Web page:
ALBA’s Humanistic Growth Model Pushes Latin America Ahead

By Nile Bowie, The Malaysian Reserve, November 26, 2014

From continent to continent, policies promoting regional integration have become a core tenant of 21st century development strategies. Whether laying the foundations of transportation and communication infrastructure or shaping trade opportunities, broader market access and economic development, the politics of regional integration are central to consensus building and cooperation in our era.

Regional integration in itself, however, has not proven to a recipe for dynamic policies – as evidenced by public disenfranchisement with traditional politics throughout the European Union. The growing popularity of once-fringe nationalist parties throughout Europe should be seen as a response to economic policies centered on liberalization and denationalization by broad deregulation and austerity measures; a disproportionate focus on free trade; the erosion of state sovereignty by supranational bylaws and one-size-fits-all monetary policies.

Events that have unfolded in Latin America over the last decade, although woefully under reported by the globe’s dominant media outlets, have set an example that demands a reevaluation of conventional regional integration strategies. The embassies of Cuba, Venezuela and Ecuador recently held a panel discussion in Kuala Lumpur to commemorate the 10th anniversary of the Bolivarian Alliance for the Peoples of Our America – Treaty of Commerce of the People (ALBA-TCP), an alternative regional development platform for the countries of Latin America and the Caribbean.

Since its formation in 2004, originally as an alliance between Cuba and Venezuela, the ALBA grouping has positioned itself as an alternative to the proposed Free Trade Area of the Americas (FTAA) agreement championed by the United States, which sought to remove trade barriers and introduce sweeping intellectual property laws that would have limited the cross-importation of pharmaceuticals. Ecuador, Bolivia, Nicaragua, and several other Caribbean states later joined the ALBA bloc.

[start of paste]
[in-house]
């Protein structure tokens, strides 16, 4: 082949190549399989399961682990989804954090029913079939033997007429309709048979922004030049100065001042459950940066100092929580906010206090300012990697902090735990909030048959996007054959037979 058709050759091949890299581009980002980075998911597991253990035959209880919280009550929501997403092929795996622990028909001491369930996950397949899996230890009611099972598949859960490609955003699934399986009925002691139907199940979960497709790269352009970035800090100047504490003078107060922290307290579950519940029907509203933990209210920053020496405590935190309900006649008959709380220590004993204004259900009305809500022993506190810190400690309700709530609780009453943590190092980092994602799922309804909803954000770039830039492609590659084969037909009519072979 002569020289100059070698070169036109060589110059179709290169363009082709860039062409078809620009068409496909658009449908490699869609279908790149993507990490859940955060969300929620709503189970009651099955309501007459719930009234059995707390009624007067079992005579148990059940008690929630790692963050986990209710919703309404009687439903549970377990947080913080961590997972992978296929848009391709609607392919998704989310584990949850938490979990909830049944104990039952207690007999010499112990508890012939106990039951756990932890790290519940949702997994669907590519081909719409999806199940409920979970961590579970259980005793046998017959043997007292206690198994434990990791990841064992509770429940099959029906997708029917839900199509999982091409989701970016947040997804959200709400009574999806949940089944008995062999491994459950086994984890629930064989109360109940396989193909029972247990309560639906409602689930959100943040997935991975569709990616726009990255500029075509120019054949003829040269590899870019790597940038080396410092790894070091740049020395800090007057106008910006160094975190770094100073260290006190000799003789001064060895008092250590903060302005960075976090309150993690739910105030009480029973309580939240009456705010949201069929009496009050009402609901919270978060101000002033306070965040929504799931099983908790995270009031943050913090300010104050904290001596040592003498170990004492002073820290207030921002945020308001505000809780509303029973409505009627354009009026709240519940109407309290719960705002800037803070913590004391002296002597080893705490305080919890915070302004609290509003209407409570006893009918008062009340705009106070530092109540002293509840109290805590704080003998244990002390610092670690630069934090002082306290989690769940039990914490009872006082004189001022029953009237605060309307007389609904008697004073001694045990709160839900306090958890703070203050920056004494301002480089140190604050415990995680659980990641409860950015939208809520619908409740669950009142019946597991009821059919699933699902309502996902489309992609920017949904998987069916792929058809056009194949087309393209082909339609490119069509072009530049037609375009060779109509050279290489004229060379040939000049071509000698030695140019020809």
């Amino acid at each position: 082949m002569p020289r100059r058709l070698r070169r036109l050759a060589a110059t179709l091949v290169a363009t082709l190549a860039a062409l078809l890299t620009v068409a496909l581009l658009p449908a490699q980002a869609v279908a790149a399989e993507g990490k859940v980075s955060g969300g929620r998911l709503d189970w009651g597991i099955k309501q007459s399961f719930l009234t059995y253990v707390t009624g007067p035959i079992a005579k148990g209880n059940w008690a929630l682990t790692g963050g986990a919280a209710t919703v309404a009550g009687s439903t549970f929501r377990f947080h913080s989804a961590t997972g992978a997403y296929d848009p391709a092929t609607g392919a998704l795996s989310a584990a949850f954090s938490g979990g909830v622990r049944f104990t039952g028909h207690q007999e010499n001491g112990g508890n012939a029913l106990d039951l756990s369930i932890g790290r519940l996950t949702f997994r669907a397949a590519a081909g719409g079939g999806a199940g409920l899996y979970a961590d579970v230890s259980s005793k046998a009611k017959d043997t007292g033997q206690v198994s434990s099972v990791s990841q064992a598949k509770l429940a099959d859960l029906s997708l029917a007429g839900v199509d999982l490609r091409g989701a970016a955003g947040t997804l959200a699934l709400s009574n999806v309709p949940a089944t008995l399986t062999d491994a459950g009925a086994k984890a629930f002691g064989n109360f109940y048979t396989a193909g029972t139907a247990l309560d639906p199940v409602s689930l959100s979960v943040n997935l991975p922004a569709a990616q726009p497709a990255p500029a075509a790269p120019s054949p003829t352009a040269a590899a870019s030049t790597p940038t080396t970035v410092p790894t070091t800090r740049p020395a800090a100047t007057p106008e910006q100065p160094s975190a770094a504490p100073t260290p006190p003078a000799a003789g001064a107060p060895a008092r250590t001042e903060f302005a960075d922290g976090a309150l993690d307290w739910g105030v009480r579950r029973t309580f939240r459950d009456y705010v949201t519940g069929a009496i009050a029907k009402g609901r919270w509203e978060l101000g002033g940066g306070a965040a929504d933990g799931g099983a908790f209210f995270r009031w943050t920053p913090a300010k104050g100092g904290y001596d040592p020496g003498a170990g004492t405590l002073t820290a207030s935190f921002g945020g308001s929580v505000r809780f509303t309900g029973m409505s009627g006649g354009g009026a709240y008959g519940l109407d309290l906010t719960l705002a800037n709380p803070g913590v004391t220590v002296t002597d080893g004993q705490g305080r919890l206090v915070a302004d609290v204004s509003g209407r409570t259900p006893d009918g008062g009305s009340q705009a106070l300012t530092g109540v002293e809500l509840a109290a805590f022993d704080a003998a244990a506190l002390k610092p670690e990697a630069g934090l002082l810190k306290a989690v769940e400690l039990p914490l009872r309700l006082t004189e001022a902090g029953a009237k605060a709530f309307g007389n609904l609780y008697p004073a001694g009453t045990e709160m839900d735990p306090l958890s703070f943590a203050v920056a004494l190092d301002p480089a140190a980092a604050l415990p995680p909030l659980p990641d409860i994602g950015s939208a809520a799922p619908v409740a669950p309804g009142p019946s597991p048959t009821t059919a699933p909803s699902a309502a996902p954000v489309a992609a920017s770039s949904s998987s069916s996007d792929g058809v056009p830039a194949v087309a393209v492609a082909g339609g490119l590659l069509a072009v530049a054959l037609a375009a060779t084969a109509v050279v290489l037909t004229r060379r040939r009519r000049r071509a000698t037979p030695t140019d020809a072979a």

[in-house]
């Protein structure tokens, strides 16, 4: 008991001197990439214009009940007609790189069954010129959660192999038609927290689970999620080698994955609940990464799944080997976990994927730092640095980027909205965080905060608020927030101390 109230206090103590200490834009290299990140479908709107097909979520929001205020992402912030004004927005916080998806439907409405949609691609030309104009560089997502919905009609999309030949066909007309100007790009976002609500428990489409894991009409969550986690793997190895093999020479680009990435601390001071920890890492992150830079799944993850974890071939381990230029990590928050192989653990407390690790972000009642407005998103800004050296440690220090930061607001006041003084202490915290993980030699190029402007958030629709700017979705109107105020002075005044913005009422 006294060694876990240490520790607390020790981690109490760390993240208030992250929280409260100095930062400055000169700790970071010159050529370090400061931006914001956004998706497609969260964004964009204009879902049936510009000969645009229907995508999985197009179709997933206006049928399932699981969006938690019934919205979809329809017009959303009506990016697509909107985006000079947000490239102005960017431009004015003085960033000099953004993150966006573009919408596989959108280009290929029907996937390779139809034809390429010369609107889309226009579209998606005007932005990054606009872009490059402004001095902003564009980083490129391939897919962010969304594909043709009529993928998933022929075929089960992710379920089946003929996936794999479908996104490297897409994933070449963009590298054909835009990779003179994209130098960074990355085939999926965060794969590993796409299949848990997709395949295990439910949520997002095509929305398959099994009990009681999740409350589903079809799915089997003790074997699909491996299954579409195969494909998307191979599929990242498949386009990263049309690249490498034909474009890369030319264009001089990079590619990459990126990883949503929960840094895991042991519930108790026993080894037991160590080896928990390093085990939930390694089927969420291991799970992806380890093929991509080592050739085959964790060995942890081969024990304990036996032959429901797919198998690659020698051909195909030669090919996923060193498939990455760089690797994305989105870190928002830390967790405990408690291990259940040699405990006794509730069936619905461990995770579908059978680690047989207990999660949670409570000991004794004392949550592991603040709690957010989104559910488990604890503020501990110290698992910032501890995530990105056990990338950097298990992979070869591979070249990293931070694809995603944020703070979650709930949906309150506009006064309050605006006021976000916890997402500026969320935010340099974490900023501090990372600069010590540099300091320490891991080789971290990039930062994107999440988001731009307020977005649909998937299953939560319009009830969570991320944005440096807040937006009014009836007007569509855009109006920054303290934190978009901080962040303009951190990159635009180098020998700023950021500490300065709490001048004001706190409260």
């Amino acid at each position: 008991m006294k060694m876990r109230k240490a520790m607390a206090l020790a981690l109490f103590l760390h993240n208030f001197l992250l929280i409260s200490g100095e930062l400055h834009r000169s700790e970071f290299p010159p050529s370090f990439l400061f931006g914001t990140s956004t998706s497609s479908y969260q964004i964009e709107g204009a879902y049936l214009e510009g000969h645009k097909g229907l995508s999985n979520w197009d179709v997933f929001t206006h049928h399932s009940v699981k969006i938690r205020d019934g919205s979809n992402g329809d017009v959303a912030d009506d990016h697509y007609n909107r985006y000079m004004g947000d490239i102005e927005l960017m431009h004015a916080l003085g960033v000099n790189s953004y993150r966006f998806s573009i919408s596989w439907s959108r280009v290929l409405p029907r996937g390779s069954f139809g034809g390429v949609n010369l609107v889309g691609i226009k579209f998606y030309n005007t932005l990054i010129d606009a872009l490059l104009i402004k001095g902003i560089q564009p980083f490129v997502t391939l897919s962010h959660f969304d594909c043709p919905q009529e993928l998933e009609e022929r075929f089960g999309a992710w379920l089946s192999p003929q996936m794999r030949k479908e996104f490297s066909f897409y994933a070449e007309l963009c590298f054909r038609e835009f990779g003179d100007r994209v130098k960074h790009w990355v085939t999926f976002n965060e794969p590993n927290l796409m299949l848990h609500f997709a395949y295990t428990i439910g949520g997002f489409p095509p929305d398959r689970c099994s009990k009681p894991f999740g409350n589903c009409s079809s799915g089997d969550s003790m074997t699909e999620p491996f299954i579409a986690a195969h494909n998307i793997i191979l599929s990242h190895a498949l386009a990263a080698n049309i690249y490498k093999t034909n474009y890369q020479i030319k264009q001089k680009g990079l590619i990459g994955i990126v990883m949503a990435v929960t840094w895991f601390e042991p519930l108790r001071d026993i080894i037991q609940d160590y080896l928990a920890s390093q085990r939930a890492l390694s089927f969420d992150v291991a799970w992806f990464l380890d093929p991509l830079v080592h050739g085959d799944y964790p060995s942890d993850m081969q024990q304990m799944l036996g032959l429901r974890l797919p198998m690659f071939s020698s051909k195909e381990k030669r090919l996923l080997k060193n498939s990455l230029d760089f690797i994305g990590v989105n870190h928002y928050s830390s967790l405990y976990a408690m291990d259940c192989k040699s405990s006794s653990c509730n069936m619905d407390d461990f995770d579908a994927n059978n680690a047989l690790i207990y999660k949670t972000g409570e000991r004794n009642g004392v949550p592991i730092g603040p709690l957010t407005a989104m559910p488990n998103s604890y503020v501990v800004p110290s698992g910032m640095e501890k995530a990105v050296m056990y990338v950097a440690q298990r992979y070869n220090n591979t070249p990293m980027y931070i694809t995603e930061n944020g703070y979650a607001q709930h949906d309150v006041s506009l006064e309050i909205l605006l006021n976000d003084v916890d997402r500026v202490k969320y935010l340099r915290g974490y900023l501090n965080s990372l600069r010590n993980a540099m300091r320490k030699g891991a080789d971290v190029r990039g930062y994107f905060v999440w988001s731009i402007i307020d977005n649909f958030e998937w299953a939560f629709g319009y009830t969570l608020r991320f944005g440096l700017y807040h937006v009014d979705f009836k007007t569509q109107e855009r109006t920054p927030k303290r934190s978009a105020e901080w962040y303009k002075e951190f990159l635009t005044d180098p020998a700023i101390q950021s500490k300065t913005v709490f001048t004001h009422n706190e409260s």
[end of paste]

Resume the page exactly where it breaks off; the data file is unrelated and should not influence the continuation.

Liberalizing trade regimes and economic policies have failed to achieve economic development and alleviate poverty in Latin America, according to Lourdes Puma Puma, Ambassador to Ecuador in Malaysia, during her address to the panel, explaining the factors that contributed to the expansion of ALBA into a nine-nation regional grouping. Based on the emancipatory ideas of Simón Bolívar and José Marti, both being historical figures that symbolize the independence of Latin American nations from colonial Spain, the ALBA grouping defines itself by emphasizing policies that create social uplift and focus more on complementarity rather than competition.

ALBA’s unique significance compared to other regional organizations, according to Dr. Chandra Muzaffar, President of the International Movement for a Just World (JUST), is precisely on the tremendous importance it places on human welfare and social justice with programs that provide free medical care and treatment for the disabled. ALBA’s integration strategy is built on the foundations of a people-centered, inclusive model though prioritizing the common distribution of medicines, emphasizing food self-sufficiency, and ambitious projects to eradicate hungry and illiteracy.

One of the features of ALBA’s complementarity economics is the use of compensated trade through direct product exchanges so that countries can use their resource advantages in a mutually beneficial way that doesn’t necessarily imply a financial transaction. A common example of this is how Venezuela provides oil to Cuba in exchange for doctors and healthcare professionals; this system of trade-offs also includes educational and medical services, scientific projects and commodities.